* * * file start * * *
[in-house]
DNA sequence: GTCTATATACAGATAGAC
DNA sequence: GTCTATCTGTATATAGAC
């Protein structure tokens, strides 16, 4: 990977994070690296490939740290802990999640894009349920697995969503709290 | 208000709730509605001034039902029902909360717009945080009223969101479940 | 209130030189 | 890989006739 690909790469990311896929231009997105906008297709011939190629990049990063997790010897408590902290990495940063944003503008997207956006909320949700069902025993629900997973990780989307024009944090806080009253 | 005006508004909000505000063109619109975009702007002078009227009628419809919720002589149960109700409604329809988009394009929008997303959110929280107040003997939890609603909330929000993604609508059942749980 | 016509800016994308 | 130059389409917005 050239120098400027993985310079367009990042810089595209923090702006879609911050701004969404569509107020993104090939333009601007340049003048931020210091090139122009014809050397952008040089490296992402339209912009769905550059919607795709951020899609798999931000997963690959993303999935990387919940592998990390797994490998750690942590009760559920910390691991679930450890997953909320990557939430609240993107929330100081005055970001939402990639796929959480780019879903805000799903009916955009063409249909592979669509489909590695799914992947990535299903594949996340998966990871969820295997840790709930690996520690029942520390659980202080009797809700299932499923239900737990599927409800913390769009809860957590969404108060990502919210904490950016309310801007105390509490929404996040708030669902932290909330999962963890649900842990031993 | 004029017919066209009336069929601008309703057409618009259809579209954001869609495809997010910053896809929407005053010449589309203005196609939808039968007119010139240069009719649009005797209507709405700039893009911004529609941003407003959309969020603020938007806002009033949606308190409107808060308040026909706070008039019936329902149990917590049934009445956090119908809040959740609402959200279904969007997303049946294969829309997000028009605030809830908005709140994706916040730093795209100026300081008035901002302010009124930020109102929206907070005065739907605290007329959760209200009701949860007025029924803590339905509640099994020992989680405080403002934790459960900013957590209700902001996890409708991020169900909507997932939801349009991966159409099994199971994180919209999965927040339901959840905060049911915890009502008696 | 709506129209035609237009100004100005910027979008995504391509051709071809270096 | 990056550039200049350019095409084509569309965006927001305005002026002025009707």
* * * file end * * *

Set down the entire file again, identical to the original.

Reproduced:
[in-house]
DNA sequence: GTCTATATACAGATAGAC
DNA sequence: GTCTATCTGTATATAGAC
């Protein structure tokens, strides 16, 4: 990977994070690296490939740290802990999640894009349920697995969503709290 | 208000709730509605001034039902029902909360717009945080009223969101479940 | 209130030189 | 890989006739 690909790469990311896929231009997105906008297709011939190629990049990063997790010897408590902290990495940063944003503008997207956006909320949700069902025993629900997973990780989307024009944090806080009253 | 005006508004909000505000063109619109975009702007002078009227009628419809919720002589149960109700409604329809988009394009929008997303959110929280107040003997939890609603909330929000993604609508059942749980 | 016509800016994308 | 130059389409917005 050239120098400027993985310079367009990042810089595209923090702006879609911050701004969404569509107020993104090939333009601007340049003048931020210091090139122009014809050397952008040089490296992402339209912009769905550059919607795709951020899609798999931000997963690959993303999935990387919940592998990390797994490998750690942590009760559920910390691991679930450890997953909320990557939430609240993107929330100081005055970001939402990639796929959480780019879903805000799903009916955009063409249909592979669509489909590695799914992947990535299903594949996340998966990871969820295997840790709930690996520690029942520390659980202080009797809700299932499923239900737990599927409800913390769009809860957590969404108060990502919210904490950016309310801007105390509490929404996040708030669902932290909330999962963890649900842990031993 | 004029017919066209009336069929601008309703057409618009259809579209954001869609495809997010910053896809929407005053010449589309203005196609939808039968007119010139240069009719649009005797209507709405700039893009911004529609941003407003959309969020603020938007806002009033949606308190409107808060308040026909706070008039019936329902149990917590049934009445956090119908809040959740609402959200279904969007997303049946294969829309997000028009605030809830908005709140994706916040730093795209100026300081008035901002302010009124930020109102929206907070005065739907605290007329959760209200009701949860007025029924803590339905509640099994020992989680405080403002934790459960900013957590209700902001996890409708991020169900909507997932939801349009991966159409099994199971994180919209999965927040339901959840905060049911915890009502008696 | 709506129209035609237009100004100005910027979008995504391509051709071809270096 | 990056550039200049350019095409084509569309965006927001305005002026002025009707």